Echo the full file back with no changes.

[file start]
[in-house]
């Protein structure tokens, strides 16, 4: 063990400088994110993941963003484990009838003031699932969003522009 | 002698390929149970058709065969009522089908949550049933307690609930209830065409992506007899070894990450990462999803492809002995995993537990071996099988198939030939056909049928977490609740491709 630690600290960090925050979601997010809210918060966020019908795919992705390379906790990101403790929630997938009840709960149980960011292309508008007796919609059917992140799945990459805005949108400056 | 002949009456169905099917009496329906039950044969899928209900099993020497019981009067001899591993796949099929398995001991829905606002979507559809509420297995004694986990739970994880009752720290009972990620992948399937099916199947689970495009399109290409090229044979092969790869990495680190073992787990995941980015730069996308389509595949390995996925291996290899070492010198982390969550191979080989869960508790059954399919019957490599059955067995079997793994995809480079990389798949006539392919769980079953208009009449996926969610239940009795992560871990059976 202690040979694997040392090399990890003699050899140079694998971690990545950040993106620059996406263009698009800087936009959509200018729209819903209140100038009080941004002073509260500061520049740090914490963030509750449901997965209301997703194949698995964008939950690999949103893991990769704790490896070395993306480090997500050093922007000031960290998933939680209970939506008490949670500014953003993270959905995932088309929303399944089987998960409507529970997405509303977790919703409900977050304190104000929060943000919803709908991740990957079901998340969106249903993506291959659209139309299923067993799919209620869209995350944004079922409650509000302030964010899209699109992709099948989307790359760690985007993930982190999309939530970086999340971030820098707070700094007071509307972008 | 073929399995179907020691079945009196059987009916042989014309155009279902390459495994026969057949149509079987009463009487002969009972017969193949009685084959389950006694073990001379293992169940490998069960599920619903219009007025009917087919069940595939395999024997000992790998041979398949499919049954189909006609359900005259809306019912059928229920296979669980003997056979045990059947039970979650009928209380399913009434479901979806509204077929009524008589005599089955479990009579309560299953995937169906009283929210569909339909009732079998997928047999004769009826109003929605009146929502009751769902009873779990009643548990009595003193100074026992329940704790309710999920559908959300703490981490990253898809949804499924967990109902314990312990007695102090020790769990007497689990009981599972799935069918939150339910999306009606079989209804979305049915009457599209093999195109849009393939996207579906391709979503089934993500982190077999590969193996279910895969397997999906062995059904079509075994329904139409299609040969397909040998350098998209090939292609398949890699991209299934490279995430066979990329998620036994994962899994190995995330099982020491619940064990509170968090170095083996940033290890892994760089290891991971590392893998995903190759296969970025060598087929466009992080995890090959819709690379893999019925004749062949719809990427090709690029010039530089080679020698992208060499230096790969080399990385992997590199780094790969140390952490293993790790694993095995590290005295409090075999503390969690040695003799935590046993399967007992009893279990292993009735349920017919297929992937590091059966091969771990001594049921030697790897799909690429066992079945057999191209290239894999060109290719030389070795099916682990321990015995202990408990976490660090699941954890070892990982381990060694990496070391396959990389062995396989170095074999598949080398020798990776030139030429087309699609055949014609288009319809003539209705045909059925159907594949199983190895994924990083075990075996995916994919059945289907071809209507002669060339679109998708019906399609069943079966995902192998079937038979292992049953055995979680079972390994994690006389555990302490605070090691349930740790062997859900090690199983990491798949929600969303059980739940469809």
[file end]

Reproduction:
[in-house]
């Protein structure tokens, strides 16, 4: 063990400088994110993941963003484990009838003031699932969003522009 | 002698390929149970058709065969009522089908949550049933307690609930209830065409992506007899070894990450990462999803492809002995995993537990071996099988198939030939056909049928977490609740491709 630690600290960090925050979601997010809210918060966020019908795919992705390379906790990101403790929630997938009840709960149980960011292309508008007796919609059917992140799945990459805005949108400056 | 002949009456169905099917009496329906039950044969899928209900099993020497019981009067001899591993796949099929398995001991829905606002979507559809509420297995004694986990739970994880009752720290009972990620992948399937099916199947689970495009399109290409090229044979092969790869990495680190073992787990995941980015730069996308389509595949390995996925291996290899070492010198982390969550191979080989869960508790059954399919019957490599059955067995079997793994995809480079990389798949006539392919769980079953208009009449996926969610239940009795992560871990059976 202690040979694997040392090399990890003699050899140079694998971690990545950040993106620059996406263009698009800087936009959509200018729209819903209140100038009080941004002073509260500061520049740090914490963030509750449901997965209301997703194949698995964008939950690999949103893991990769704790490896070395993306480090997500050093922007000031960290998933939680209970939506008490949670500014953003993270959905995932088309929303399944089987998960409507529970997405509303977790919703409900977050304190104000929060943000919803709908991740990957079901998340969106249903993506291959659209139309299923067993799919209620869209995350944004079922409650509000302030964010899209699109992709099948989307790359760690985007993930982190999309939530970086999340971030820098707070700094007071509307972008 | 073929399995179907020691079945009196059987009916042989014309155009279902390459495994026969057949149509079987009463009487002969009972017969193949009685084959389950006694073990001379293992169940490998069960599920619903219009007025009917087919069940595939395999024997000992790998041979398949499919049954189909006609359900005259809306019912059928229920296979669980003997056979045990059947039970979650009928209380399913009434479901979806509204077929009524008589005599089955479990009579309560299953995937169906009283929210569909339909009732079998997928047999004769009826109003929605009146929502009751769902009873779990009643548990009595003193100074026992329940704790309710999920559908959300703490981490990253898809949804499924967990109902314990312990007695102090020790769990007497689990009981599972799935069918939150339910999306009606079989209804979305049915009457599209093999195109849009393939996207579906391709979503089934993500982190077999590969193996279910895969397997999906062995059904079509075994329904139409299609040969397909040998350098998209090939292609398949890699991209299934490279995430066979990329998620036994994962899994190995995330099982020491619940064990509170968090170095083996940033290890892994760089290891991971590392893998995903190759296969970025060598087929466009992080995890090959819709690379893999019925004749062949719809990427090709690029010039530089080679020698992208060499230096790969080399990385992997590199780094790969140390952490293993790790694993095995590290005295409090075999503390969690040695003799935590046993399967007992009893279990292993009735349920017919297929992937590091059966091969771990001594049921030697790897799909690429066992079945057999191209290239894999060109290719030389070795099916682990321990015995202990408990976490660090699941954890070892990982381990060694990496070391396959990389062995396989170095074999598949080398020798990776030139030429087309699609055949014609288009319809003539209705045909059925159907594949199983190895994924990083075990075996995916994919059945289907071809209507002669060339679109998708019906399609069943079966995902192998079937038979292992049953055995979680079972390994994690006389555990302490605070090691349930740790062997859900090690199983990491798949929600969303059980739940469809």